A frail-looking Dadan Mia stepped out of Shahjalal International Airport with a small handbag, walking slowly with a sense of uncertainty. He had an uncombed black hair, flecked with grey, and an unkempt beard. Dressed in a shabby jacket and trousers, Dadan seemed to be on the verge of tears.
“No…I have brought nothing for my children,” said a sobbing Dadan, father of three daughters.
“I have been totally ripped off and tortured. Thanks to Allah I have returned alive,” said Mia, 45, of Madaripur's Rajoir upazila. He had just returned from Libya, where he had gone to pursue his dreams, only to be caught in his worst nightmare.
In the middle of last year, brokers had enticed him with a job in Italy, where he would go via Libya. However, once he arrived in the African country, he was held hostage and tortured by Bangladeshi and Libyan brokers.
They began demanding ransom from him and got some of it before he was sent to jail some five months back.
The Ministry of Foreign Affairs, in association with the International Organization for Migration (IOM), rescued Dadan Mia and 156 other Bangladeshis from several jails in Libya and sent them back through a chartered plane that landed at the Dhaka airport around 2:00pm yesterday.
In a statement, the foreign ministry said yesterday 234 Bangladeshis were trapped in Libya as clashes among various militias intensified in Libya and a state of alert was declared by the Libyan government.
The Bangladesh embassy in Tripoli is aware of the security situation and has alerted the Bangladeshis there to head for safe shelters. It has also opened a 24-hour control room for Bangladeshis.
Of the 234 Bangladeshis in Libya, 157 were repatriated yesterday and the rest will be repatriated soon. 10 of those repatriated were sick and were seen by a doctor at the airport who prescribed them some medicines, according to the ministry.
After completing the immigration procedures around 5:00pm, they came out of the terminal in groups of threes and fours -- all of them carrying small handbags each in stark contrast to the other passengers from elsewhere who walked with trolleys full of luggage.
Dadan could not say for sure on which date he flew, but said that he reached Dubai before Ramadan last year. From there, he was flown to Turkey and then to Tripoli, the capital of Libya.
“I was not charged any money before leaving for Libya. The brokers told me that I would have to pay them TK 5 lakh once I arrive in Libya,” Dadan told The Daily Star at the airport.
After arriving in Tripoli, members of a Bangladeshi trafficking gang in Libya took the new arrivals to a room with dozens of other Bangladeshis.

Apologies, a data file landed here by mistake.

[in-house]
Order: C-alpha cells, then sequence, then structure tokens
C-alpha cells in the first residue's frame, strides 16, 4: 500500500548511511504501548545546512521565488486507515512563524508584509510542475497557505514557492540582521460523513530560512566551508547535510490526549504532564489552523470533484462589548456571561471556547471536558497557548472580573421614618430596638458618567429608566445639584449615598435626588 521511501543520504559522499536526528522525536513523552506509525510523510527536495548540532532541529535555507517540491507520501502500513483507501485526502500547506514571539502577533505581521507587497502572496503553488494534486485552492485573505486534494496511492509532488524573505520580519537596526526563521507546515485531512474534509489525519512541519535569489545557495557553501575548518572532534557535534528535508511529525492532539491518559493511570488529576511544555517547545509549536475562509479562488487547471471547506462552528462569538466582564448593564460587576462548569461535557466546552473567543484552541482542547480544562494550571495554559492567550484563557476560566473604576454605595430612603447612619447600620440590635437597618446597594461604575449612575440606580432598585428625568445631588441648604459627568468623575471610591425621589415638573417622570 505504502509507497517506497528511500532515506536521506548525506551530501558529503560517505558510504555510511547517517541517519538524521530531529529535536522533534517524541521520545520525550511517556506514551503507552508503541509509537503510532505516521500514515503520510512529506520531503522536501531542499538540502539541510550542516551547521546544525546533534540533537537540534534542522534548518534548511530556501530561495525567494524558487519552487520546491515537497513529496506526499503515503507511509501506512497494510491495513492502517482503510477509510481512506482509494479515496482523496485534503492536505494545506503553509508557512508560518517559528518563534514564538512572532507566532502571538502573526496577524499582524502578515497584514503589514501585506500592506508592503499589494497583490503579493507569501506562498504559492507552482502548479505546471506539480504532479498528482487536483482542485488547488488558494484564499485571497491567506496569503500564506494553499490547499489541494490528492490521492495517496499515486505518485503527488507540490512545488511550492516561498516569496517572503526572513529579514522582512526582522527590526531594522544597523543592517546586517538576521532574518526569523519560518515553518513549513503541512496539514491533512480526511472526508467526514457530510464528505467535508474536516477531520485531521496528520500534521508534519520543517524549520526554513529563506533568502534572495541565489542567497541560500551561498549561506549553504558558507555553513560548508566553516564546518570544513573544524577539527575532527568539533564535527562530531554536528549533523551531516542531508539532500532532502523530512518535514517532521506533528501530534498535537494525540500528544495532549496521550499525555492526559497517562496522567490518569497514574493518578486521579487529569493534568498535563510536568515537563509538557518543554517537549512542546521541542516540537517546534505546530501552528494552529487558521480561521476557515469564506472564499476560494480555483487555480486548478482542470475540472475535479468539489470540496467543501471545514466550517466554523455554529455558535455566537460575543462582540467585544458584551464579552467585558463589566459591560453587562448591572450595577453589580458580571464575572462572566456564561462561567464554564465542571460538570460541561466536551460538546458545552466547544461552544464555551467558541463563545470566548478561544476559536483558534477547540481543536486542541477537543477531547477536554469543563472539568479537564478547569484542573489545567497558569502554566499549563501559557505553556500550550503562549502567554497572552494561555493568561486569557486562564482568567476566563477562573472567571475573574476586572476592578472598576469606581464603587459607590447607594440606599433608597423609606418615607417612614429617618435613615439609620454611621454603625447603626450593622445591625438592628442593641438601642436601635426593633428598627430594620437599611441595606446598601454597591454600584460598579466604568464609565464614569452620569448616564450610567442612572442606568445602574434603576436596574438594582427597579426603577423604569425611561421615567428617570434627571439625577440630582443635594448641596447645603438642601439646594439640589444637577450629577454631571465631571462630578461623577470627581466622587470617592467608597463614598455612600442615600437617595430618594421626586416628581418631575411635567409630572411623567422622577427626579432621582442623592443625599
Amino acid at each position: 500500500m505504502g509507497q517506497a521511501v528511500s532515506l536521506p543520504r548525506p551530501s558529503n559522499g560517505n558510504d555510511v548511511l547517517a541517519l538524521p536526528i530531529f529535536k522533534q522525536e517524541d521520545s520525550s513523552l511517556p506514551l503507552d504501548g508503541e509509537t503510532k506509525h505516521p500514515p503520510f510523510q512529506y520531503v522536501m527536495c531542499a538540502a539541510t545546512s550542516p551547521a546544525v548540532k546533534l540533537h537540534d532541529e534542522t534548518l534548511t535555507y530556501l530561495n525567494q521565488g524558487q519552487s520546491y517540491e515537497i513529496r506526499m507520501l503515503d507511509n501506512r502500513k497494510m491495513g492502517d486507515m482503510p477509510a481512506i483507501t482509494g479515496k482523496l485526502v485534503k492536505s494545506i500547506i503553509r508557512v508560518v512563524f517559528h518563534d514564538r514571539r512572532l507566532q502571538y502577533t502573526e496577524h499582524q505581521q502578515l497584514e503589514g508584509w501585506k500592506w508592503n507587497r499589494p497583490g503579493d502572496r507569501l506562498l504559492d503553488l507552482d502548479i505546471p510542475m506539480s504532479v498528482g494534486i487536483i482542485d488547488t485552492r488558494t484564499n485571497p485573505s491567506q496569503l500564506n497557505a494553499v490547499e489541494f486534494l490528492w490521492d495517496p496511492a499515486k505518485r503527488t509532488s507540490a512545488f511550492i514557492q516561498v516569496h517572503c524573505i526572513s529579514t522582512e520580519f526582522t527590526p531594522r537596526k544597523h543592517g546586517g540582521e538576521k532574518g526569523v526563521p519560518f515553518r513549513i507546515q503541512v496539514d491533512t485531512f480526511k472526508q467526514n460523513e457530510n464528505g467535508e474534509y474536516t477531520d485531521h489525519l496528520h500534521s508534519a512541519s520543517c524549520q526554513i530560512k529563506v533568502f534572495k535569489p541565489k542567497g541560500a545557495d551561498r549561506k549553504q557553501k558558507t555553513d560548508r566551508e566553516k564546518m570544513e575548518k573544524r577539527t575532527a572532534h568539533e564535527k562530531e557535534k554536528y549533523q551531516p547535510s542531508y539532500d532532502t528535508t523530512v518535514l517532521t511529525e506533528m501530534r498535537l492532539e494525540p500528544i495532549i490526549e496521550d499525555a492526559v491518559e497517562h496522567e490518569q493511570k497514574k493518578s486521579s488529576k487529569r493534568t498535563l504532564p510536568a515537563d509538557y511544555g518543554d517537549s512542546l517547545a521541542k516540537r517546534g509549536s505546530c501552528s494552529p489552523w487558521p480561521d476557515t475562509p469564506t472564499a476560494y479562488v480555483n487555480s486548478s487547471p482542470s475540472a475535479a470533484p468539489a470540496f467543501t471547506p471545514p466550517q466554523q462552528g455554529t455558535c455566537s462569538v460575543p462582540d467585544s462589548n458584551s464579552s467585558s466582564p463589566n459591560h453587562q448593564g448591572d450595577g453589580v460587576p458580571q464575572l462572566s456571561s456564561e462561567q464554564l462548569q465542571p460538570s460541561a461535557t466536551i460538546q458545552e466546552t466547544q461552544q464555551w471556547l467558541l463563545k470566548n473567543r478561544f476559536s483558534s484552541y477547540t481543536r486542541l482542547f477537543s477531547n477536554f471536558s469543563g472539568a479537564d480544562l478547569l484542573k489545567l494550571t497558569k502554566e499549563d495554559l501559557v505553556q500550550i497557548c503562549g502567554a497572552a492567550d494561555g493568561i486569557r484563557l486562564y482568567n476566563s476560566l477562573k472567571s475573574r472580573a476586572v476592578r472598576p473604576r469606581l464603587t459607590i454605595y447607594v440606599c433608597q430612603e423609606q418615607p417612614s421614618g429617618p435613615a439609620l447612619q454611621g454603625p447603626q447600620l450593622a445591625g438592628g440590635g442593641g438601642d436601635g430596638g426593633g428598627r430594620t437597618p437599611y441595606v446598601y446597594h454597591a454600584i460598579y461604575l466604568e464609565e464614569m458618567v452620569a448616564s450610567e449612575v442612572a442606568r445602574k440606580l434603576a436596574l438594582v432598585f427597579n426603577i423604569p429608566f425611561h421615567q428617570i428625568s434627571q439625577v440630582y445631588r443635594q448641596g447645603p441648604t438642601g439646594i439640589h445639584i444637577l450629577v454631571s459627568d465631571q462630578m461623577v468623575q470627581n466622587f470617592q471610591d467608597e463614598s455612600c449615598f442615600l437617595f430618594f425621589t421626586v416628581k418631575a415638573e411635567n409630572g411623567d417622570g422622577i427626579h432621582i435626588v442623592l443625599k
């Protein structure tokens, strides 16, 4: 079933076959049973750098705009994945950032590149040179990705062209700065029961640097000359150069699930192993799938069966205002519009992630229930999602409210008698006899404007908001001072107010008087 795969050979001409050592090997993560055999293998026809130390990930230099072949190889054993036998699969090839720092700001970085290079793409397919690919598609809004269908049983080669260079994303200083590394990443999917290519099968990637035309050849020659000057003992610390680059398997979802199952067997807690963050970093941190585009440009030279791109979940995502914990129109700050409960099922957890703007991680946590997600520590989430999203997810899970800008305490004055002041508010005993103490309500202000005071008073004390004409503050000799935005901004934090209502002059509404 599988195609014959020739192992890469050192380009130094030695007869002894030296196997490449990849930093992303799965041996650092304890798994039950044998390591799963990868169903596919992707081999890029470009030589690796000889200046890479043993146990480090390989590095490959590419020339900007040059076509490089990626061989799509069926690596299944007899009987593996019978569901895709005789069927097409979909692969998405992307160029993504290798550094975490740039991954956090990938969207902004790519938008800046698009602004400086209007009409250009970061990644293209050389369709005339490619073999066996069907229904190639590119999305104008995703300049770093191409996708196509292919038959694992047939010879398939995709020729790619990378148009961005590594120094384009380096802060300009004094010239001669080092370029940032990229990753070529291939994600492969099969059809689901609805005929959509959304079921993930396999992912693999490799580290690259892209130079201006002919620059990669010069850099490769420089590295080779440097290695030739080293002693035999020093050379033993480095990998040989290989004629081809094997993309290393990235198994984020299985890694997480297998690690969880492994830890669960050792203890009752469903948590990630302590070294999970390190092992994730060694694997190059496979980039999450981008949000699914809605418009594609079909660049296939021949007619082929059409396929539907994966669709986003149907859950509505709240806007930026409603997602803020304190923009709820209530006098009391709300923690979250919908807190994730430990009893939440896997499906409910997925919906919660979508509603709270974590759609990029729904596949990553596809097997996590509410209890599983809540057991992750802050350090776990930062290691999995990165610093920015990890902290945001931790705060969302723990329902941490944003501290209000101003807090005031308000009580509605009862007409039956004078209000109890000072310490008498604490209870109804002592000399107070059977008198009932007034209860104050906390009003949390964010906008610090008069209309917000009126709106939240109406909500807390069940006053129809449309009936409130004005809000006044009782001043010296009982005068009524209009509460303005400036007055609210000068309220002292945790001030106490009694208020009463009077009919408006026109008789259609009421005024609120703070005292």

“The brokers asked me to call my wife and ask her to pay Tk 5 lakh. I called my wife and she paid the money,” Dadan said.
As soon as the money was paid, he said, he was handed over to a group of Libyans, who began to torture him.
“They used to beat me and demanded money. They even made me call my wife to [let her know the extent of] how I was tortured.
“After a few days, my father died. I told them about it but they said it was a normal matter and did not bother to release me.”
After a few weeks, his wife managed Tk 3 lakh and paid it to the members of the gang in Bangladesh.
Asked how his wife managed money, he said he had no idea.
“Maybe she sold whatever land she had. Or my brothers sold their land. My phone was taken away. I had no way to call home,” said Dadan, who used to be a construction worker before leaving for Libya.
Before getting arrested by Libyan police five months back, he was taken to a coastal area by the brokers and was kept in a room with over a dozen other Bangladeshis. He could not say if they were meant for boats heading for Europe.
Tanvir Islam, an official at the Bureau of Manpower Employment and Training, posted at the expatriates' welfare desk at the airport, said most of the returnees went to Libya on social visas.
Abdul Haque, another returnee from the country, said he boarded a ship meant for Europe from the Libyan coast via the Mediterranean Sea.
However, after 17 hours of him boarding, the Libyan coastguards intercepted the boat and arrested those on board.
Over 36,000 Bangladeshis returned home during the Libya crisis in 2011.
During that time, some 70,000 Bangladeshis were working there. However, the numbers of those currently employed in that country could not be verified.
Afterwards, Bangladesh had banned travel of Bangladeshi workers to Libya in early 2015. However, researchers said brokers had been arranging the passage of Bangladeshis to Libya via Dubai, Turkey or via Dubai and Egypt.
“They [Bangladeshi workers] were charged high amounts ranging from $8,000 to $18,000 [around Tk 600,000-15,00,000]. The brokers had promised them immigration to Europe,” said Shakirul Islam, executive director of Ovibashi Karmi Unnayan Program, who conducted a research on the matter in 2017.